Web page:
UNU MERIT

Maastricht, Netherlands

UNU MERIT

Maastricht, Netherlands

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Huang C.,UNU MERIT | Huang C.,Maastricht University | Notten A.,UNU MERIT | Rasters N.,Maastricht University
Journal of Technology Transfer | Year: 2011

We undertake a comprehensive review of more than 120 social science studies on nanotechnology, 90% of which are based on the analyses of the nanotechnology publications and patents. We discussed four intellectual debates formed by these studies, namely whether nanotechnology is an interdisciplinary field, whether nanoscience and nanotechnology are closely interlinked, whether nanotechnology development is path dependent and who is winning the global nanorace. We also conduct a comparative analysis of bibliometric search strategies used in the literature to harvest the publications and patents, including lexical queries, evolutionary lexical queries, citation analysis, and the use of core journal sets to identify nanotechnology articles. Because most of the compared strategies, except the one using 10 core journals in the field, share a core set of keywords and thus harvest a common batch of publications, they produce very similar ranking tables of the top subject areas and journals and the most prolific countries and institutions. Moreover, the core journal strategy does not provide a robust delineation of an emerging field such as nanotechnology due to the fact that nanotechnology related articles are published in a wide range of journals. Also, the different criteria for selecting the core journals will affect the analytical results dramatically. © 2010 The Author(s).


Gault F.,UNU MERIT | Gault F.,Tshwane University of Technology
Science and Public Policy | Year: 2012

This paper proposes a way of including in official statistics consumers as user innovators who modify or develop products for their own use. The issue addressed is the role of the market in the definition of innovation in the OECD/Eurostat Oslo Manual and the exclusion by that definition of consumers who modify or develop products and then freely reveal the knowledge thus gained to others. A change to the definition, which also has implications for the measurement of innovation in the public sector, is proposed. The policy implications of user innovation by consumers and by firms are considered along with the importance of including consumer user innovation in official statistics. The paper ends with a programme for future work. © The Author 2012. Published by Oxford University Press. All rights reserved.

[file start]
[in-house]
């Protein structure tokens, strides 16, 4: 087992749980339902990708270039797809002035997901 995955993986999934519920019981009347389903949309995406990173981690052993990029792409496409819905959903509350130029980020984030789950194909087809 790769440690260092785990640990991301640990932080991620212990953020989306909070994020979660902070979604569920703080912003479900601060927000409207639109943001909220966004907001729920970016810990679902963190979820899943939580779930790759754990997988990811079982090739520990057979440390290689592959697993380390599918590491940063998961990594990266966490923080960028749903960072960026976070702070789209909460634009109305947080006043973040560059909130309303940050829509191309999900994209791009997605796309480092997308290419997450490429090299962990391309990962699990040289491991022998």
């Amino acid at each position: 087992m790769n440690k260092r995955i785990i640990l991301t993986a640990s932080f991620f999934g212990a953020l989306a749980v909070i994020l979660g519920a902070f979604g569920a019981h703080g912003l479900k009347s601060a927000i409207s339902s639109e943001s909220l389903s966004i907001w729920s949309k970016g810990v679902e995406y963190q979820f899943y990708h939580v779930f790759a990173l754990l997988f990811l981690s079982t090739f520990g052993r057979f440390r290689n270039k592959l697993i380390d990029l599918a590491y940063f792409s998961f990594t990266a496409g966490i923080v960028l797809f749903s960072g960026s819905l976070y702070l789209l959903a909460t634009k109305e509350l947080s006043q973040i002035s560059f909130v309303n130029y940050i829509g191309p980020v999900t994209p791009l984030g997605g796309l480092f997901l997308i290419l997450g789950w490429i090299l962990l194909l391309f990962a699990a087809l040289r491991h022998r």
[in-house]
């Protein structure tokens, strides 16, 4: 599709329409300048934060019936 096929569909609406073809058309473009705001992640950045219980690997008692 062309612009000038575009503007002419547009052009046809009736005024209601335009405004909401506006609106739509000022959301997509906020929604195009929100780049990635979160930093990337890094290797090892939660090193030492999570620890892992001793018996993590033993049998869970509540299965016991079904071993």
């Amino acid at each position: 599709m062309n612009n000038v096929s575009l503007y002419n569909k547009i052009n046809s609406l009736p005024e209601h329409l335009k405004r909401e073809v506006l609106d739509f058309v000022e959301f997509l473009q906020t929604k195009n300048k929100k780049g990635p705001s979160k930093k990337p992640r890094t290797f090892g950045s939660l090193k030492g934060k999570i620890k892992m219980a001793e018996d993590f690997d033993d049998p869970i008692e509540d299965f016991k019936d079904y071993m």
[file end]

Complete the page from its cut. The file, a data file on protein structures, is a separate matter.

De Jong J.P.J.,Erasmus University Rotterdam | Von Hippel E.,Massachusetts Institute of Technology | Gault F.,UNU MERIT | Gault F.,Tshwane University of Technology | And 2 more authors.
Research Policy | Year: 2015

Empirical studies have shown that millions of individual users develop new products and services to serve their own needs. The economic impact of this phenomenon increases if and as adopters in addition to the initial innovators also gain benefits from those user-developed innovations. It has been argued that the diffusion of user-developed innovations is negatively affected by a new type of market failure: value that others may gain from a user-developed product can often be an externality to consumer-developers. As a result, consumer innovators may not invest in supporting diffusion to the extent that would be socially optimal. In this paper, we utilize a broad sample of consumers in Finland to explore the extent to which innovations developed by individual users are deemed of potential value to others, and the extent to which they diffuse as a function of perceived general value. Our empirical analysis supports the hypothesis that a market failure is affecting the diffusion of user innovations developed by consumers for their own use. Implications and possible remedies are discussed.


Guennif S.,University of Paris 13 | Ramani S.V.,UNU MERIT
Research Policy | Year: 2012

Since the mid-twentieth century, the national objective of India and Brazil has been to develop industrial capabilities in essential sectors such as pharmaceuticals. At the outset they shared some common features: a considerable period of lax intellectual property rights regimes, a large internal market and a reasonably strong cadre of scientists and engineers. However, over sixty years, India has had much more success in building indigenous capabilities in pharmaceuticals than Brazil, at least to date. Why? In exploring the answer to this question we show that in both countries the design of State policy played a crucial role and the endogenous responses in the national system of innovation consisted of two parts. On the one hand, most of the time, the predicted and desired outcome was partially realized and on the other hand, there were invariably, other unpredicted responses that emerged. The latter unexpected elements, which were specific to the two countries, pushed them along distinctive trajectories. © 2011 Elsevier B.V.


In recent decades China has witnessed an impressive improvement in science and its scientific output has become the second largest in the world. From both quantitative and qualitative perspectives, this paper aims to explore China’s comparative advantages in different academic disciplines. This paper employs two datasets: publications in all journals and publications in the top 5 % journals by discipline. With the former database we investigate the comparative advantages of each academic discipline in terms of absolute output volume, and with the latter database we evaluate the scientific output published in prestigious resources. Different from the criticism stated in previous literature, this paper finds that the quality of China’s research (represented by papers published in high-impact journals) is promising. Since 2006 the growth of scientific publications in China has been driven by papers published in English-language journals. The increasing visibility of Chinese science seems to be paving the way for its wider recognition and higher citation rates. © 2015, Akadémiai Kiadó, Budapest, Hungary.